Everybody's mountain; 4; Conversational Spanish and Portable Schools in Miami, Florida
Everybody's mountain a program in the recorded series written and produced by Robert Louis Shea on with the author as narrator. I was a citizen taxpayer on a mission behind the blackboard captain of contemporary American education. I traveled throughout the United States for six months. I saw schools universities and educational experiments from Boston to Chicago from San Francisco to Miami. I began my journey in the valleys of generalization obstruction and controversy in education. I ended it on mountaintops of educational leadership and imagination. This broadcast is a report on two of those mountain tops in the Dade County Public Schools Miami Florida. Conversational Spanish in the elementary grades and portable schools in rapidly growing communities. Driving south 12 miles from Miami on U.S. 1. You come to a billboard. Turn here. You'll love it. South Miami Heights Miami's logical suburbs. You
turn you drive in the sun through a flat Piney Coral Ridge world inhabited not too long ago by Baff Fox wild cats quail deer alligators and wild turkeys. You see the newly made streets the lots where the lived in houses and beyond them the row on row of footings wooden skeletons and then the fleshed out structures of the future homes in the neat patterns of the orderly stages of mass production. Astride the open drainage ditches in the naked light and power poles is the new community's only school. South Miami Heights Elementary. Tan beige wooden one room schoolhouses propped up on concrete blocks in two rows along a single asphalt alley. The bell outside the principal's office made a standard sound. But the morning Pledge of Allegiance was recited over the loudspeaker by a group of six monitors in red
caps and white belts. They stood at attention under the American and Florida flags whipping in the breeze atop the flagpole. Their voices down along the alleyway were echoed by three hundred children through the open doors of the portable classrooms. I pledge allegiance to the flag. Of the United States of America. And to the republic. We are just one nation under and. Indivisible with liberty and justice. The monitors packed up their amplifying equipment and the 10 little portables quieted down for the day's lessons. The Masons the carpenters and the telephone lines men went on with the home building. I sat on the steps outside the principal's political office and talked to mrs Jean Spillers family of East St. Louis. Resistance has three boys in the school. The spell is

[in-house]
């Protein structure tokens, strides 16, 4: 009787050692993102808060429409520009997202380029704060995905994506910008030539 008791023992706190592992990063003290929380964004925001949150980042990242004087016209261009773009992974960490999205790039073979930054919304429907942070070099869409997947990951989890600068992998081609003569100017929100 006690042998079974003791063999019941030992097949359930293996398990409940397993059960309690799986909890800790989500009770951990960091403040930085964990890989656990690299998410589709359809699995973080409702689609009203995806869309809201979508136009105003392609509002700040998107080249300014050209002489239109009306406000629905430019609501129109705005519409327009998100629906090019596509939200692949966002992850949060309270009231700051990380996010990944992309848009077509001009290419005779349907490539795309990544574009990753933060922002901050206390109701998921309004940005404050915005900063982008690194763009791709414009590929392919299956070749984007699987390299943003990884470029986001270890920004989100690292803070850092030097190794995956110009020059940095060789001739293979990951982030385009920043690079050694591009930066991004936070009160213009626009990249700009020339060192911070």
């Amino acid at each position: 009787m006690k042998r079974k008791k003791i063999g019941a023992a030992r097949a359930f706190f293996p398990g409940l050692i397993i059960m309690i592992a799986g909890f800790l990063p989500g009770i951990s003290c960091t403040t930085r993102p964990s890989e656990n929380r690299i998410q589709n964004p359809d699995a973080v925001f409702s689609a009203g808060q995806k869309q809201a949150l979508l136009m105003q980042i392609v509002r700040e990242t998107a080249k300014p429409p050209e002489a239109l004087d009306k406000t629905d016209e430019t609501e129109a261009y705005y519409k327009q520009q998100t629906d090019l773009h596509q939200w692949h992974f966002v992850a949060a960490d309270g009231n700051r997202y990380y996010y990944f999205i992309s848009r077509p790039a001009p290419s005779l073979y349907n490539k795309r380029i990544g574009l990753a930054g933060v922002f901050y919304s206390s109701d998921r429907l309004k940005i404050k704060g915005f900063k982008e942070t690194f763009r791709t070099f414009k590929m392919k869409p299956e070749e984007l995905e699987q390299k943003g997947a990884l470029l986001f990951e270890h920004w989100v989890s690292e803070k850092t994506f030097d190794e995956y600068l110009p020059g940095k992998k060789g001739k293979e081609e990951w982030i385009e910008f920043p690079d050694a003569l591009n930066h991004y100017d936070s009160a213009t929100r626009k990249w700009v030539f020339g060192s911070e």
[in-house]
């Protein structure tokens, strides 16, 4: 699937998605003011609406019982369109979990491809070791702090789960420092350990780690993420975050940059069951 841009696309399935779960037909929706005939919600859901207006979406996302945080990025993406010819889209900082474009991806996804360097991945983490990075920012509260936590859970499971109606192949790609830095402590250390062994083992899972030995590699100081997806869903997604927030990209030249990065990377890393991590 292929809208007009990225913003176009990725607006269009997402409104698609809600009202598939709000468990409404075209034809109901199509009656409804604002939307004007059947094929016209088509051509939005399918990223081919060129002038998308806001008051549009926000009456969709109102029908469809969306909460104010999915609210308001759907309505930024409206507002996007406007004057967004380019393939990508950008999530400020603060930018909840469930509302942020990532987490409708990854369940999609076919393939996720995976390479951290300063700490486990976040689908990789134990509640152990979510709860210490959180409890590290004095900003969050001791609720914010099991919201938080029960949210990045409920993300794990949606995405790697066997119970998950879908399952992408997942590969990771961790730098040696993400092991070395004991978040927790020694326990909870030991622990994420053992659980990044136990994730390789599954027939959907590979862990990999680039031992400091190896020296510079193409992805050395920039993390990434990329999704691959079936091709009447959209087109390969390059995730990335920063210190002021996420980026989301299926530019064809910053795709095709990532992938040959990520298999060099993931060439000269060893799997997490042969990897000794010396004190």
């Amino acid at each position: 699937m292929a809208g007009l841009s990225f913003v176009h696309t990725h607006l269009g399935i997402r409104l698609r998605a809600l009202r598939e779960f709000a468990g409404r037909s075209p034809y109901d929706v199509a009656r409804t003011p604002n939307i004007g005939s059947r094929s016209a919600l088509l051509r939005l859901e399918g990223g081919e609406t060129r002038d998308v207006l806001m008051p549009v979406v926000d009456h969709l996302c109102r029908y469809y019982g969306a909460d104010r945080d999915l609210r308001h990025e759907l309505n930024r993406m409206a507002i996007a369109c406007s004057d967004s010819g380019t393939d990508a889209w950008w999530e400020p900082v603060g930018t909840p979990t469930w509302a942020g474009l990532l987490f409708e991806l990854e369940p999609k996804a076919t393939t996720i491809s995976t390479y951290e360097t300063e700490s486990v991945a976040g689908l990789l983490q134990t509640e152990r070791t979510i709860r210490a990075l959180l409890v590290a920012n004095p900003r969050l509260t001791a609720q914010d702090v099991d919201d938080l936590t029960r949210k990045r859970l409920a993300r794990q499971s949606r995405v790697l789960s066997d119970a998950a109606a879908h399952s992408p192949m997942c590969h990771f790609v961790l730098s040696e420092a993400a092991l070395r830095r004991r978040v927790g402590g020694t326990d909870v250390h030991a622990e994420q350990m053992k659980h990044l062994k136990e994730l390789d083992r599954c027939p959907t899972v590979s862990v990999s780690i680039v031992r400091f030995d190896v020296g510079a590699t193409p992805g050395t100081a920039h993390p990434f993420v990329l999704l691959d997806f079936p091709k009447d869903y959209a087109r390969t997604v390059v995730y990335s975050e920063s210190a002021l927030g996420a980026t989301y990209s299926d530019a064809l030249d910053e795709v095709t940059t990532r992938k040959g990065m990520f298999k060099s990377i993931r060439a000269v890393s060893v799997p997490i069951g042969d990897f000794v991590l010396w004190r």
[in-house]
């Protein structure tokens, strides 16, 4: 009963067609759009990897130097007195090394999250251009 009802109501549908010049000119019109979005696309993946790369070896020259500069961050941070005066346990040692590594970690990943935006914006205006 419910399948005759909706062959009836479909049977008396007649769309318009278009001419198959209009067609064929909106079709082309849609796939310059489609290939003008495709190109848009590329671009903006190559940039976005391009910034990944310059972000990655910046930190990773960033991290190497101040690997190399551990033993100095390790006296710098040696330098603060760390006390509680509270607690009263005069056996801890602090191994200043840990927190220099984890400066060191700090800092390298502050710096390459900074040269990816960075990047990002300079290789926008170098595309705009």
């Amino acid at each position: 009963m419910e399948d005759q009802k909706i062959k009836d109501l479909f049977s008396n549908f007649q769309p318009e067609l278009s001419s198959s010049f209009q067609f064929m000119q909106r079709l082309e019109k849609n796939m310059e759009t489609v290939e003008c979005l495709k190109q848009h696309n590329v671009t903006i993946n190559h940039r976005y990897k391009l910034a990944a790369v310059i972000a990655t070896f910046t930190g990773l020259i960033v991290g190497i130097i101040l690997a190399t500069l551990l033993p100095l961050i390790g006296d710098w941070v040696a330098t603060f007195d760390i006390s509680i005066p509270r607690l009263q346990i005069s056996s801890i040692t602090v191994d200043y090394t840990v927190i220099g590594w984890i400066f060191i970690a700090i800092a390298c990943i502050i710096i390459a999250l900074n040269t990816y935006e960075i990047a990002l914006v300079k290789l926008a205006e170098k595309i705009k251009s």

with the first family to move into the community when there were only one hundred and twenty five houses up. Not all finished. Now two years later there are six hundred and eight families living in South Miami Heights. Mrs. spellings when you first came here your boys went to pariah and a prominent school two miles away. What were the transportation conditions at the time. Well they had to walk to school and then rode biz very narrow. They walked on and cross a railroad track and I was packing houses and on at to us one. And they rode their past cycles and when I went to the school board they said to us well didn't you walk to school when you were a youngster and I said yes I walk to school in Godspell Tennessee which is a small community outside of Nashville. When a car came along that was usually a neighborhood he stopped and picked me up and said Here are the trucks and cars in back and it was just entirely too hazardous for the children to ride bicycles or walking there when you had three children in school have to deliver. Yes I had labor in
the morning at 8:00 and then I picked the first grader up at 12 o'clock the third grader up at 2:00 and the fifth grader up at 3 o'clock. The mothers took pictures of the hazards that children faced getting to and from school each day. They want to see Dr. Joe whole superintendent of Dade County's Board of Public Instruction which operates the schools in the greater Miami area. What did Dr. Hall say to you Mr. Spillers when you presented your case. But Dr. Hall told us he says now we will put the children on the afternoon bus and that will solve the problem. All you would have to do is get him there in the morning and then as soon as Cutler Ridge which is a near back community gets their new school finished and it was under construction at the tavern. We will give you the portable buildings that they have and they did the Chevy got out for Christmas holidays. One day we looked out and here come the big trucks with their wings on their backs going down the street and obviously the mothers rejoiced. You were looking forward to the permanent school building.